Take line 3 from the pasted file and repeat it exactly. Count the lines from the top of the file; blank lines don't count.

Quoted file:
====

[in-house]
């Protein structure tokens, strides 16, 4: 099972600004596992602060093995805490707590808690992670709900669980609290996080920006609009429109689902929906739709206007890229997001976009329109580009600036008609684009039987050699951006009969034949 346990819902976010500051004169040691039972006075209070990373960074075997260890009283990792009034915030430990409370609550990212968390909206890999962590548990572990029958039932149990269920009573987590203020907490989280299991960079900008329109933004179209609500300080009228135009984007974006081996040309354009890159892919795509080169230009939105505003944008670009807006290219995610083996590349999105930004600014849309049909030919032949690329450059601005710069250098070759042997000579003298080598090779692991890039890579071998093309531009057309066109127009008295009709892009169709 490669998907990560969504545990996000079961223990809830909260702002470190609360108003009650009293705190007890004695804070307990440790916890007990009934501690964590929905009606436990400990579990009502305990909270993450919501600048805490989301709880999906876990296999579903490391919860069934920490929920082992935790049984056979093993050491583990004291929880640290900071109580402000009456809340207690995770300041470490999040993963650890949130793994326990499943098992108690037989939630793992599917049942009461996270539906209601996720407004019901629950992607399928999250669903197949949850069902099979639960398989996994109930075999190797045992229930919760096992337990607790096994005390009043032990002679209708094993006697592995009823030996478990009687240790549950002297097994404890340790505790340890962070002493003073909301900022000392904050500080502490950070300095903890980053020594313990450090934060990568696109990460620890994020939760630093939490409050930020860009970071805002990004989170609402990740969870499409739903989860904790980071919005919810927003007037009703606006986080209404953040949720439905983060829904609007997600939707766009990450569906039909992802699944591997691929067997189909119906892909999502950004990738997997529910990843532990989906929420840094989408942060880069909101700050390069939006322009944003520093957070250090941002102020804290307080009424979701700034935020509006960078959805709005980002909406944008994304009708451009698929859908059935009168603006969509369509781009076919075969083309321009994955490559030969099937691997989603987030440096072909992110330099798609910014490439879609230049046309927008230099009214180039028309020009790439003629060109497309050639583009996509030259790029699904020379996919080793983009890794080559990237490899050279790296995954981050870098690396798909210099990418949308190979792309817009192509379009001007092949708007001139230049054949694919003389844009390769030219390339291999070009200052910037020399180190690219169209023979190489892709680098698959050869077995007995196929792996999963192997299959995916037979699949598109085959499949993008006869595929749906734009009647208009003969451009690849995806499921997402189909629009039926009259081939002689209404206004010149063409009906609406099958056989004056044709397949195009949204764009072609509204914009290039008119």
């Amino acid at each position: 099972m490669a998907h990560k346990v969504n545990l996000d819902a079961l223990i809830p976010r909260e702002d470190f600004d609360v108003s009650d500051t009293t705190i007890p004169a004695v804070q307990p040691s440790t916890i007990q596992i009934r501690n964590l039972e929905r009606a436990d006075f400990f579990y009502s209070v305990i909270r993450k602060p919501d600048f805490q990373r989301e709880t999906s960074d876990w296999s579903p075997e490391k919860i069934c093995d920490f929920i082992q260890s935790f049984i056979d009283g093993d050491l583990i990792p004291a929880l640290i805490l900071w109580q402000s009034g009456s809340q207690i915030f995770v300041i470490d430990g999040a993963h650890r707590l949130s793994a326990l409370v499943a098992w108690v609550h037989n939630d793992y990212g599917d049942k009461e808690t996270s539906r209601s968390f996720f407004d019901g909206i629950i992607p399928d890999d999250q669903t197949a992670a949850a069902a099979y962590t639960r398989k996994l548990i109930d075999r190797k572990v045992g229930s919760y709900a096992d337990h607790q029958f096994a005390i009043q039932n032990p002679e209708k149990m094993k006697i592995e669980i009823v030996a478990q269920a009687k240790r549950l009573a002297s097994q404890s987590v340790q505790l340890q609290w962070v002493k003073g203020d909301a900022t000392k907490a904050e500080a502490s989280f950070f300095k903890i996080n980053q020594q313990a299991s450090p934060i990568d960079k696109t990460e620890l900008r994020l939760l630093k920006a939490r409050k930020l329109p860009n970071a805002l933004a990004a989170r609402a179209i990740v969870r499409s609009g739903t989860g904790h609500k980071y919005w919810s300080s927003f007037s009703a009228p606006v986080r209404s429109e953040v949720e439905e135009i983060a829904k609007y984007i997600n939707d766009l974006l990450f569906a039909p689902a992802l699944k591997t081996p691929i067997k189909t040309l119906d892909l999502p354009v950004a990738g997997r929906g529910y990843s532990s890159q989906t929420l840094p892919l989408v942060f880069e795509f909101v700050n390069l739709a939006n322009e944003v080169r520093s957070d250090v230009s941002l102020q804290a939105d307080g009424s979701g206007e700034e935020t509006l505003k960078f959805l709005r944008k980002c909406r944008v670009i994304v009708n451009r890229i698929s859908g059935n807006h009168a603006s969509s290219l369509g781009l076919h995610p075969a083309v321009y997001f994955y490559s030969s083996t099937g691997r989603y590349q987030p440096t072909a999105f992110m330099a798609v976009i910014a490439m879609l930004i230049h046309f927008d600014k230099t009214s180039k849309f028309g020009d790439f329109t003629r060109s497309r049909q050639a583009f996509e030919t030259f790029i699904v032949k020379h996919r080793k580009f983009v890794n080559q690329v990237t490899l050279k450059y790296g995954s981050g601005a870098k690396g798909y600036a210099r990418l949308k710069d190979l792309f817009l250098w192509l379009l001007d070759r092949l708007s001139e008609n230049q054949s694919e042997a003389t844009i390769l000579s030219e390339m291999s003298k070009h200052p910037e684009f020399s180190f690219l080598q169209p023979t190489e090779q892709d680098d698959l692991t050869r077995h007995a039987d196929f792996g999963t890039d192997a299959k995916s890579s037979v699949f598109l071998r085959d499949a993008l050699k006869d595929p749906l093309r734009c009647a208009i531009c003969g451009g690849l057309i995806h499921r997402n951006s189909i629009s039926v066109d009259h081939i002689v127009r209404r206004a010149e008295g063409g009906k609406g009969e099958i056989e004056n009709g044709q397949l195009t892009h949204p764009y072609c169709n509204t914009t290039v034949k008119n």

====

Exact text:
């Amino acid at each position: 099972m490669a998907h990560k346990v969504n545990l996000d819902a079961l223990i809830p976010r909260e702002d470190f600004d609360v108003s009650d500051t009293t705190i007890p004169a004695v804070q307990p040691s440790t916890i007990q596992i009934r501690n964590l039972e929905r009606a436990d006075f400990f579990y009502s209070v305990i909270r993450k602060p919501d600048f805490q990373r989301e709880t999906s960074d876990w296999s579903p075997e490391k919860i069934c093995d920490f929920i082992q260890s935790f049984i056979d009283g093993d050491l583990i990792p004291a929880l640290i805490l900071w109580q402000s009034g009456s809340q207690i915030f995770v300041i470490d430990g999040a993963h650890r707590l949130s793994a326990l409370v499943a098992w108690v609550h037989n939630d793992y990212g599917d049942k009461e808690t996270s539906r209601s968390f996720f407004d019901g909206i629950i992607p399928d890999d999250q669903t197949a992670a949850a069902a099979y962590t639960r398989k996994l548990i109930d075999r190797k572990v045992g229930s919760y709900a096992d337990h607790q029958f096994a005390i009043q039932n032990p002679e209708k149990m094993k006697i592995e669980i009823v030996a478990q269920a009687k240790r549950l009573a002297s097994q404890s987590v340790q505790l340890q609290w962070v002493k003073g203020d909301a900022t000392k907490a904050e500080a502490s989280f950070f300095k903890i996080n980053q020594q313990a299991s450090p934060i990568d960079k696109t990460e620890l900008r994020l939760l630093k920006a939490r409050k930020l329109p860009n970071a805002l933004a990004a989170r609402a179209i990740v969870r499409s609009g739903t989860g904790h609500k980071y919005w919810s300080s927003f007037s009703a009228p606006v986080r209404s429109e953040v949720e439905e135009i983060a829904k609007y984007i997600n939707d766009l974006l990450f569906a039909p689902a992802l699944k591997t081996p691929i067997k189909t040309l119906d892909l999502p354009v950004a990738g997997r929906g529910y990843s532990s890159q989906t929420l840094p892919l989408v942060f880069e795509f909101v700050n390069l739709a939006n322009e944003v080169r520093s957070d250090v230009s941002l102020q804290a939105d307080g009424s979701g206007e700034e935020t509006l505003k960078f959805l709005r944008k980002c909406r944008v670009i994304v009708n451009r890229i698929s859908g059935n807006h009168a603006s969509s290219l369509g781009l076919h995610p075969a083309v321009y997001f994955y490559s030969s083996t099937g691997r989603y590349q987030p440096t072909a999105f992110m330099a798609v976009i910014a490439m879609l930004i230049h046309f927008d600014k230099t009214s180039k849309f028309g020009d790439f329109t003629r060109s497309r049909q050639a583009f996509e030919t030259f790029i699904v032949k020379h996919r080793k580009f983009v890794n080559q690329v990237t490899l050279k450059y790296g995954s981050g601005a870098k690396g798909y600036a210099r990418l949308k710069d190979l792309f817009l250098w192509l379009l001007d070759r092949l708007s001139e008609n230049q054949s694919e042997a003389t844009i390769l000579s030219e390339m291999s003298k070009h200052p910037e684009f020399s180190f690219l080598q169209p023979t190489e090779q892709d680098d698959l692991t050869r077995h007995a039987d196929f792996g999963t890039d192997a299959k995916s890579s037979v699949f598109l071998r085959d499949a993008l050699k006869d595929p749906l093309r734009c009647a208009i531009c003969g451009g690849l057309i995806h499921r997402n951006s189909i629009s039926v066109d009259h081939i002689v127009r209404r206004a010149e008295g063409g009906k609406g009969e099958i056989e004056n009709g044709q397949l195009t892009h949204p764009y072609c169709n509204t914009t290039v034949k008119n």